Three years into the U.S.-led intervention in Iraq, that country teeters between the promise of a safer society and the sectarian chaos that Saddam Hussein's dictatorial hand once controlled.
How could it have come to this, after all the planning and anticipation of various possibilities that should have preceded the intervention?
Unfortunately, available evidence suggests that the Bush administration's strategizing was built on a best-case outcome and apparently never seriously considered less-palatable developments.
Actually, in 2003, Iraq faced prospects along three lines, all of which I examined in a column before the intervention. One, which I rejected, indicated an unquestionable win, a warm embrace by the Iraqi people and a rapid transition to a stable, democratic system.
Another scenario not worthy of lengthy consideration was the Mesopotamian Stalingrad concept that derived from an exaggerated assessment of Saddam's military power. If real, it would have devastated the intervening forces with weapons of mass destruction.
The third scenario, which I embraced, anticipated a quick battlefield victory by U.S.-led troops, followed by a long, deadly, costly, contentious occupation - essentially what has happened.
But last week's terrorist attack against a Shiite mosque in Samarra, one of the holiest sites to that Islamic sect, represents a sharp turning point. It is time to reassess.
Again, at least three futures loom, but - given the imperiled talks to form a new Iraqi government, widespread uncertainty, increasing instability, routine terrorism and religious passions heightened by the mosque attack - it is difficult to make projections.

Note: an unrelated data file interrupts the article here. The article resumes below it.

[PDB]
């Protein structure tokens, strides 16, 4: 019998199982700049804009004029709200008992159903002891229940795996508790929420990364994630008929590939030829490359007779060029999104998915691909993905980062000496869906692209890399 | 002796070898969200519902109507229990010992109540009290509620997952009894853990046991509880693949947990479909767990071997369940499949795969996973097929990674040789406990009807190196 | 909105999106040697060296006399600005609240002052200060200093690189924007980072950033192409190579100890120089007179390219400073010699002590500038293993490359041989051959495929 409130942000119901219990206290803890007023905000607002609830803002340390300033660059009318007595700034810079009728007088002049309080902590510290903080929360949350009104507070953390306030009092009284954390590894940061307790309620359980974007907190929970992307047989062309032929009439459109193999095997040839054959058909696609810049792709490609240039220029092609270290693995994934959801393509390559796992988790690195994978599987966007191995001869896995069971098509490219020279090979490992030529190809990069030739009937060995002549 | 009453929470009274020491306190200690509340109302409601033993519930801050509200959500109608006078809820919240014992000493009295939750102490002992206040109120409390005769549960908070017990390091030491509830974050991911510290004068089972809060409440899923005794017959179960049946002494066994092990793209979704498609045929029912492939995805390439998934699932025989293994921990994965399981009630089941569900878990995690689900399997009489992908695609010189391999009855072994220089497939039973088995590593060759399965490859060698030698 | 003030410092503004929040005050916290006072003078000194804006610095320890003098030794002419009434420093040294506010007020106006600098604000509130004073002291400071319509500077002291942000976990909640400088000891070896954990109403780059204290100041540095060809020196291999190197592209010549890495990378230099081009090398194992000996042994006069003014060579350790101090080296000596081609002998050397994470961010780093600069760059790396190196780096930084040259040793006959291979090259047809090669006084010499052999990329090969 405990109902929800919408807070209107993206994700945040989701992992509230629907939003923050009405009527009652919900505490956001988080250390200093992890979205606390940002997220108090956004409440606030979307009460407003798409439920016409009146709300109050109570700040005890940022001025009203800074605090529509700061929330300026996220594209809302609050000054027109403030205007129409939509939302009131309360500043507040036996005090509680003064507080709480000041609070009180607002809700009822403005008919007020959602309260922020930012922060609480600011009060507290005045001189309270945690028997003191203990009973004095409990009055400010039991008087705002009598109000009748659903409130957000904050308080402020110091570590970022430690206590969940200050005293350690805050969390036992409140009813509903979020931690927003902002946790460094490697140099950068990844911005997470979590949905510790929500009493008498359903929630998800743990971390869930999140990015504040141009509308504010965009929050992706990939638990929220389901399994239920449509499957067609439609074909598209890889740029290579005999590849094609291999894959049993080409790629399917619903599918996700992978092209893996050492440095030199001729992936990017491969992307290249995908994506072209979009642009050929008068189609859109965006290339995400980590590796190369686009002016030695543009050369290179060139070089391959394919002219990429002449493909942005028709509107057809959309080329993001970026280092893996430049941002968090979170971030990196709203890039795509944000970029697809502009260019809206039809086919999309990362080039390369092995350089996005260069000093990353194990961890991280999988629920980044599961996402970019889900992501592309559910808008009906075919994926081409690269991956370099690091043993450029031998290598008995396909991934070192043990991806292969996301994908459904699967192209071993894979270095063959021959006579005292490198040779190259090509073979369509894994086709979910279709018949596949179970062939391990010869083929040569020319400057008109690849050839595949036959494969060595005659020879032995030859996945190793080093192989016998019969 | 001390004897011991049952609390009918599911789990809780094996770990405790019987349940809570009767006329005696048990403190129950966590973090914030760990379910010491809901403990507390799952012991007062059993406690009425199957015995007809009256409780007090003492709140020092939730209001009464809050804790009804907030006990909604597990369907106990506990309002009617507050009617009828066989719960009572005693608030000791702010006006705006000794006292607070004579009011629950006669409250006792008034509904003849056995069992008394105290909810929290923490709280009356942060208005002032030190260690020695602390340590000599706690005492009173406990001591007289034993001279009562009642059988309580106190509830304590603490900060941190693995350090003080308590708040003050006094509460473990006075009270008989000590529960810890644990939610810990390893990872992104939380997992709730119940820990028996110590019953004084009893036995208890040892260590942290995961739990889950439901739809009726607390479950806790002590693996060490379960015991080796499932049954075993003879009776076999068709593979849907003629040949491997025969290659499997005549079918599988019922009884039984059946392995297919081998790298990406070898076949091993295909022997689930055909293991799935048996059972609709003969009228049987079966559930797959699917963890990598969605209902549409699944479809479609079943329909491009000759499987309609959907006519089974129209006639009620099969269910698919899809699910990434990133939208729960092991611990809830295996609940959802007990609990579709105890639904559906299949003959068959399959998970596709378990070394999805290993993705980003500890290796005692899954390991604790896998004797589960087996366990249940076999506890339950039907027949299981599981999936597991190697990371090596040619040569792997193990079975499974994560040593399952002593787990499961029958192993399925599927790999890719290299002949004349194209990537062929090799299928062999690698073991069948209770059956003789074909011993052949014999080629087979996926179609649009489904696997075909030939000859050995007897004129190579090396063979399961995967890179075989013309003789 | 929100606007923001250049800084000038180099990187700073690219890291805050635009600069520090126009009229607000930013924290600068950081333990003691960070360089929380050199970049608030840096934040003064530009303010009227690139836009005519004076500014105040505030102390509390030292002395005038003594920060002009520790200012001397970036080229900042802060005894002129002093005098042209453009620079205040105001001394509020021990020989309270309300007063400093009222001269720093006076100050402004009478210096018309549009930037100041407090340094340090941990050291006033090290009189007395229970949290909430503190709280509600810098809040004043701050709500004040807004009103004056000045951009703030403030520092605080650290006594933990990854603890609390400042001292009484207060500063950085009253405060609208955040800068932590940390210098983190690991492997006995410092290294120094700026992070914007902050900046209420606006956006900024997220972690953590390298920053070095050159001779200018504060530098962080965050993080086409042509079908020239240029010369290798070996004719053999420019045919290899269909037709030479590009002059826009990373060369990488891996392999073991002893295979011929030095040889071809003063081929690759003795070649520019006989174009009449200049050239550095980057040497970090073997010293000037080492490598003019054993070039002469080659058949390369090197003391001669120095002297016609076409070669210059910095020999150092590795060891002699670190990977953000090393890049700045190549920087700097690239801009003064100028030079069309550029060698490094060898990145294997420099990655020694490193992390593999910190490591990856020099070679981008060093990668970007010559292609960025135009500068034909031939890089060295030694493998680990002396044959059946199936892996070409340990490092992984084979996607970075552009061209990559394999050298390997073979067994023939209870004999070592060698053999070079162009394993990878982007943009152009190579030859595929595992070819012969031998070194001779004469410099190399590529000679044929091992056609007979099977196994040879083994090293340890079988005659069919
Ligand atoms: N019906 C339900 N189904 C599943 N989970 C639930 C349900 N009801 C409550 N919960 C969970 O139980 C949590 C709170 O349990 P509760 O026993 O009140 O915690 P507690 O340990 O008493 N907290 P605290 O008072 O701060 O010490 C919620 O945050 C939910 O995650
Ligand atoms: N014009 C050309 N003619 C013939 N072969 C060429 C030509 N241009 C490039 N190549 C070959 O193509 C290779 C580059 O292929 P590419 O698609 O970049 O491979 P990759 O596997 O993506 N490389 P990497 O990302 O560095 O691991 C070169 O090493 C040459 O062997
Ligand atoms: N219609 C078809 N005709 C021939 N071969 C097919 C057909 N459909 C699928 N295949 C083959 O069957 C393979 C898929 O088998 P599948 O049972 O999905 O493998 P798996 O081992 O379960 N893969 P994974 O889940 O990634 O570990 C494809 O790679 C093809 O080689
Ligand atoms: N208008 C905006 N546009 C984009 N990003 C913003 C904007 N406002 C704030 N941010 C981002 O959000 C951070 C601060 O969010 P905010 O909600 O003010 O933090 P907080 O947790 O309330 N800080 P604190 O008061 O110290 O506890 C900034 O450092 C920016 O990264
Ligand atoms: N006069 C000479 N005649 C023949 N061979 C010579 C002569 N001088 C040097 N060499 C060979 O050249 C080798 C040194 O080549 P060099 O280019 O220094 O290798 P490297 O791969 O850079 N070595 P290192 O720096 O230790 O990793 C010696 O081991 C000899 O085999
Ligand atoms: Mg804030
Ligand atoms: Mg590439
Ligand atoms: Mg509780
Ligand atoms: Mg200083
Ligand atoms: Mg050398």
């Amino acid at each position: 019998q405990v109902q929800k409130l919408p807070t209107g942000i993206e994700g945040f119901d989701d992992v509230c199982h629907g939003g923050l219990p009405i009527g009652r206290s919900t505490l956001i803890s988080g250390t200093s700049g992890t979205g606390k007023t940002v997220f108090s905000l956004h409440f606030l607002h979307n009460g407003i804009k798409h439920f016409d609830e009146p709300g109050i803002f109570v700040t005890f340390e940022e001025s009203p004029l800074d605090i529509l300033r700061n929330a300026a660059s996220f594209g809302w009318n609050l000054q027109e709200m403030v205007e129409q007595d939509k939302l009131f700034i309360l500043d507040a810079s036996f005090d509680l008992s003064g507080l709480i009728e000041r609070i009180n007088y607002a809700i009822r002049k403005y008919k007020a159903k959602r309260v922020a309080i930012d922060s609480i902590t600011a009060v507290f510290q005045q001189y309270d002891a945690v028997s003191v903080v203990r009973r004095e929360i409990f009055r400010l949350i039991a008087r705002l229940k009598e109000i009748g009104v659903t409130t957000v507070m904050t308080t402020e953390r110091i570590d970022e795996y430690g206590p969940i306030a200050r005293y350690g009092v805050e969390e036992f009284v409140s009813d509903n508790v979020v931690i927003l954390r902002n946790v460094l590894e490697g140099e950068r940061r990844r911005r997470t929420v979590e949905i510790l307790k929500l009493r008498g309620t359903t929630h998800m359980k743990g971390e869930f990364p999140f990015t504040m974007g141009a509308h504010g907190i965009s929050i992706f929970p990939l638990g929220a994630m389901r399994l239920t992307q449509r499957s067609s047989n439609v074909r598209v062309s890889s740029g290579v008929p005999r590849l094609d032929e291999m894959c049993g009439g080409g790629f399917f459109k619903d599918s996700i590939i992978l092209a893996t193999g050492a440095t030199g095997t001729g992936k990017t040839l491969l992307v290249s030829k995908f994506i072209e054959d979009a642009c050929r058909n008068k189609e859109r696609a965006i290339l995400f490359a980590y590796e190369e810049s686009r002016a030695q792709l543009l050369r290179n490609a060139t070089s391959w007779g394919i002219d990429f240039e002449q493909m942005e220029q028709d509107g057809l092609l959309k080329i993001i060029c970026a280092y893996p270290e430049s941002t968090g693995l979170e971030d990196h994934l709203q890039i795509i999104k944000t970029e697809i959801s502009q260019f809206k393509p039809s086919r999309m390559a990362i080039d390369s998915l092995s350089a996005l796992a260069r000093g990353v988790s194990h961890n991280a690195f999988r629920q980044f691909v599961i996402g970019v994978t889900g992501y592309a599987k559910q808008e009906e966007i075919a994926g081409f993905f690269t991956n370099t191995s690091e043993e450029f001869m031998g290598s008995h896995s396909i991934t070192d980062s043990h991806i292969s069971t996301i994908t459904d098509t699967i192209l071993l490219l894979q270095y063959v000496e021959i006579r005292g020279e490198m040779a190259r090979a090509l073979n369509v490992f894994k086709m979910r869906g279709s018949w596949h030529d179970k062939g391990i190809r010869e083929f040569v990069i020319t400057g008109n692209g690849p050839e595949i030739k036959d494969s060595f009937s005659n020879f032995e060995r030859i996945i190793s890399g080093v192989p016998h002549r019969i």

One strong possibility is a civil conflict that some people say should have been waged long ago to allow a true settling of differences. The Bush administration plays down that scenario, with Secretary of Defense Donald Rumsfeld asserting that sectarian violence is common in the region and that Iraqis are simply "going through a political process." Secretary of State Condoleezza Rice also has dismissed notions of an impending civil war. Senior Iraqi leaders representing key groups have issued calls for calm.
However, should the opposite prevail and foreign forces opt to withdraw - which hopefully will not happen - most of Iraq could find itself embroiled in relentless violence. That would cast open the door to terrorists and troublemakers, including Iran. Only the Kurdish part of the country might survive.
A second possibility is the objectionable status quo. After a round of public fury and retribution, Iraqi Shiites could settle down. The parties could resume negotiations, and U.S.-led forces would help keep civil tensions in check. However, such frustrating circumstances could drag on for years.
Why not aggressively shape a positive third scenario? To succeed, the effort requires much more than appeals for calm, curfews, promises to rebuild damaged structures, avoidance of civil-war talk and other gestures that smack of Band-Aids rather than beneficial balms.
The Iraqis - who have been slow to build up competent security forces and have been embarrassed by indications of death squads and other unsavory behavior - still cannot handle the challenge. U.S.-led forces have always been too few to lock down Iraq, round up Saddam loyalists, seal the country's borders, neutralize terrorists and secure peace. Solution: an immediate influx of at least 100,000 additional troops from the allies, friendly neighboring states and other suitable countries.
Granted, some Iraqis might object, viewing more troops as an affront to their fledgling political efforts. But most Iraqis understand that their capabilities do not match their intentions.
Given a choice of civil war, opened-ended occupation or the mustering of enough foreign troops to finish the job decisively, the answer is obvious.
¢ John C. Bersia, an editorial writer for the Orlando Sentinel, also is the special assistant to the president for global perspectives and a professor at the University of Central Florida.